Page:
President Donald Trump has often bragged of his friendship with his Chinese counterpart Xi Jinping, but recent events point to growing stresses between Washington and Beijing.
This week, the Pentagon pulled its invitation for China to participate in maritime exercises in the Pacific, then Trump on Thursday scrapped a summit with North Korea after suggesting Xi may have exacerbated a breakdown in communications.
And all this against a backdrop of simmering trade tensions -- and a bizarre case involving a US official and a possible "sonic attack."
Trump on Thursday scrapped the historic summit with Kim Jong Un -- set to take place June 12 in Singapore -- to discuss the "denuclearization" of North Korea.
Before he pulled the plug, Trump had suggested Xi might have played a role in a recent toughening of North Korean rhetoric.
"There was a difference when Kim Jong Un left China the second time," Trump said.
"There was a different attitude after that meeting and I was a little surprised. ... And I think things changed after that meeting so I can't say that I am happy about it."
On Monday, Trump suggested China might have prematurely eased up on enforcing economic sanctions against Pyongyang, a move that runs counter to the US leader's "maximum pressure" campaign.
China insists it is strictly enforcing sanctions adopted by the UN Security Council.
The Pentagon on Wednesday withdrew its invitation for China to join maritime exercises in the Pacific because of Beijing's "continued militarization" of the South China Sea.
China hit back at the decision to disinvite it from the Rim of the Pacific exercises, calling it "very non-constructive" and saying it was taken without due reflection.
"It's also a decision taken lightly and is unhelpful to mutual understanding between China and the US," China's Foreign Affairs Minister Wang Yi said.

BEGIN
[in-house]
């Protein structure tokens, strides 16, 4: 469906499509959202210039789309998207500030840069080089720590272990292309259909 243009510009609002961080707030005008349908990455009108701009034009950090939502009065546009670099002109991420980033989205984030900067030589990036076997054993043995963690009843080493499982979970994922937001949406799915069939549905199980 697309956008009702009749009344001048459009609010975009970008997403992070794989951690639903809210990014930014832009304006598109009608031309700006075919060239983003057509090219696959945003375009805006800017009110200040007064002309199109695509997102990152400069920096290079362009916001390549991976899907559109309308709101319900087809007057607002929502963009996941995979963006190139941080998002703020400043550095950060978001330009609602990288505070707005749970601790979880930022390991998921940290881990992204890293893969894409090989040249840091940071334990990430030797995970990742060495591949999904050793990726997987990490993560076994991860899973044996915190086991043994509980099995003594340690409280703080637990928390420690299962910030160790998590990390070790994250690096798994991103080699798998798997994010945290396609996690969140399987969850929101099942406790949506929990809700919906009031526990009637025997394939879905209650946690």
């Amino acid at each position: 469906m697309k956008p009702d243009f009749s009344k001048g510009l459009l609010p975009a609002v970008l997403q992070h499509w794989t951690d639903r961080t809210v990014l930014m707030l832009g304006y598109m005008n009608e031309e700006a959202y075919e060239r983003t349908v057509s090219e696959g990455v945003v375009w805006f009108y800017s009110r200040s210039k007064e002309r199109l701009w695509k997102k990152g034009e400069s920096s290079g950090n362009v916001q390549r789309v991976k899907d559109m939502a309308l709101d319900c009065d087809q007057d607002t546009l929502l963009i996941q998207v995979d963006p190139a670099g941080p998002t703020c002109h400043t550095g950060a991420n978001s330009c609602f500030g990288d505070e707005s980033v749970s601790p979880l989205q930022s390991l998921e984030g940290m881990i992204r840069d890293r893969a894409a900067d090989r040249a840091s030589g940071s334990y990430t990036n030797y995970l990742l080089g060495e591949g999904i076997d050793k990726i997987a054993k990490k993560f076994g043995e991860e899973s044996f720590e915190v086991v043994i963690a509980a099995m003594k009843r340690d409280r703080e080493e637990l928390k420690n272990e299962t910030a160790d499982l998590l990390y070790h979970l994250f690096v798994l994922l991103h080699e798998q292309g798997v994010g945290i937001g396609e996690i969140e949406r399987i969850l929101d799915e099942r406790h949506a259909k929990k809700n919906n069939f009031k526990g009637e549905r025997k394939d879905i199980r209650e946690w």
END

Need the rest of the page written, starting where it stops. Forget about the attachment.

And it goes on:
China and the US have stepped back from a potential trade war after Beijing officials were reported to have offered to slash the country's huge surplus by $200 billion.
But no formal deals have been struck, and China has denied that any figure was set during negotiations in Washington.
Trump -- who once accused China of "raping" the US -- said he was "not satisfied" with the agreement and the issue is sure to keep grating on relations with Beijing.
On Wednesday, the US embassy in Beijing issued a warning after reporting that an employee in the southern city of Guangzhou was diagnosed with mild traumatic brain injury (MTBI) apparently linked to "abnormal sounds."
"The medical indications are very similar and entirely consistent with the medical indications that have taken place to Americans working in Cuba," Secretary of State Mike Pompeo said.
In Cuba last year, 24 diplomats and their family members were left with mysterious injuries resembling brain trauma, which were suspected of being caused by a "sonic attack."
China said it had investigated the issue but hadn't found that any organization or individual had "carried out such a sonic influence."